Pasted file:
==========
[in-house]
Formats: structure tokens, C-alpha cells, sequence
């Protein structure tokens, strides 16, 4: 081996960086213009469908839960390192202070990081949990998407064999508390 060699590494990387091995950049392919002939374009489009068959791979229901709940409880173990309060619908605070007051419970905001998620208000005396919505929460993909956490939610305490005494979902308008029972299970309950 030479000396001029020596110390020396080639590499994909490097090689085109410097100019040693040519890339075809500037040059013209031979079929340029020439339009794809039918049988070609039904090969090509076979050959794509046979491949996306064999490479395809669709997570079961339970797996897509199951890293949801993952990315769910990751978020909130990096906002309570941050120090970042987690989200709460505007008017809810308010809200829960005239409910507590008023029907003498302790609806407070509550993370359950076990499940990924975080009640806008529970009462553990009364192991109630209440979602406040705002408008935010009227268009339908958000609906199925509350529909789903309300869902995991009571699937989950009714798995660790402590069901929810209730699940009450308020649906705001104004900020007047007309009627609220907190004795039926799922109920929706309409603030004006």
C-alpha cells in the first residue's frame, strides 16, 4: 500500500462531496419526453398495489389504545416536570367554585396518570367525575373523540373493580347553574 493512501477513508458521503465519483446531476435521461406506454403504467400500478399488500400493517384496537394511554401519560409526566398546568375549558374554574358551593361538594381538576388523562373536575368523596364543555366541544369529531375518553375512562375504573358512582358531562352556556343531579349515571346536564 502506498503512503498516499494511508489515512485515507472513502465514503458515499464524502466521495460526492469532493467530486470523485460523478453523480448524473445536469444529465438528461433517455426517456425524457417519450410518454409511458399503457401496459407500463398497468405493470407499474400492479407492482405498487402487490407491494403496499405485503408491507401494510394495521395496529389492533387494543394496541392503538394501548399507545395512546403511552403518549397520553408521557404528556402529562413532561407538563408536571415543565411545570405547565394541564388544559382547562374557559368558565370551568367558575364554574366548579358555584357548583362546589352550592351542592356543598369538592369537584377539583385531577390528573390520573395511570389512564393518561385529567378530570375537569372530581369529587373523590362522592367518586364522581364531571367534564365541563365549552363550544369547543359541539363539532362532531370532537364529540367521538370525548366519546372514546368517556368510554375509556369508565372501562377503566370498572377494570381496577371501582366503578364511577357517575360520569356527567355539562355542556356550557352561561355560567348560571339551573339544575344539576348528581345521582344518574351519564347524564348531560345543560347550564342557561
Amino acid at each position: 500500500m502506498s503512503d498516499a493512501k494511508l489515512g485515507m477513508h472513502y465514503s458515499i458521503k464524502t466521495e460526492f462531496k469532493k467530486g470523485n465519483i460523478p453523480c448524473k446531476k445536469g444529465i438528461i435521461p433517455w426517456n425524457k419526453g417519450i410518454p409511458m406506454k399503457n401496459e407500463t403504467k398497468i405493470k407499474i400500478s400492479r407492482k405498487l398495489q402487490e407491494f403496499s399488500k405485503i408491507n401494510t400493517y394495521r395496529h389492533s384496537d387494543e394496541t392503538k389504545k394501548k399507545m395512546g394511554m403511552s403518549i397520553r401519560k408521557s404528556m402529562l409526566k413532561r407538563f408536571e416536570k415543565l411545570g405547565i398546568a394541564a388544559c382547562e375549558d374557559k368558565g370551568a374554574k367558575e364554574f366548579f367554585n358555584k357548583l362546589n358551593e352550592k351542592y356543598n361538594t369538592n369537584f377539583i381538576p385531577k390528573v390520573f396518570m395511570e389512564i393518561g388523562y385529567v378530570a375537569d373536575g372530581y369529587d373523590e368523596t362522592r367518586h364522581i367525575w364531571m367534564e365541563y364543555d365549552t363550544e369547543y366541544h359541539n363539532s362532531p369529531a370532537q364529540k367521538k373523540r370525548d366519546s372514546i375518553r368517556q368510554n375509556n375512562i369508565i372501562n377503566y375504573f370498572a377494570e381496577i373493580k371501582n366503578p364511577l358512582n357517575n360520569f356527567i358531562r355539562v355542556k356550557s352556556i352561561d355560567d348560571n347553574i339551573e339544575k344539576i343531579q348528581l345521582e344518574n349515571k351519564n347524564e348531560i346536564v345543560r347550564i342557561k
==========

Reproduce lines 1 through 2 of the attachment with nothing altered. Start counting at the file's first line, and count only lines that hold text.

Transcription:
[in-house]
Formats: structure tokens, C-alpha cells, sequence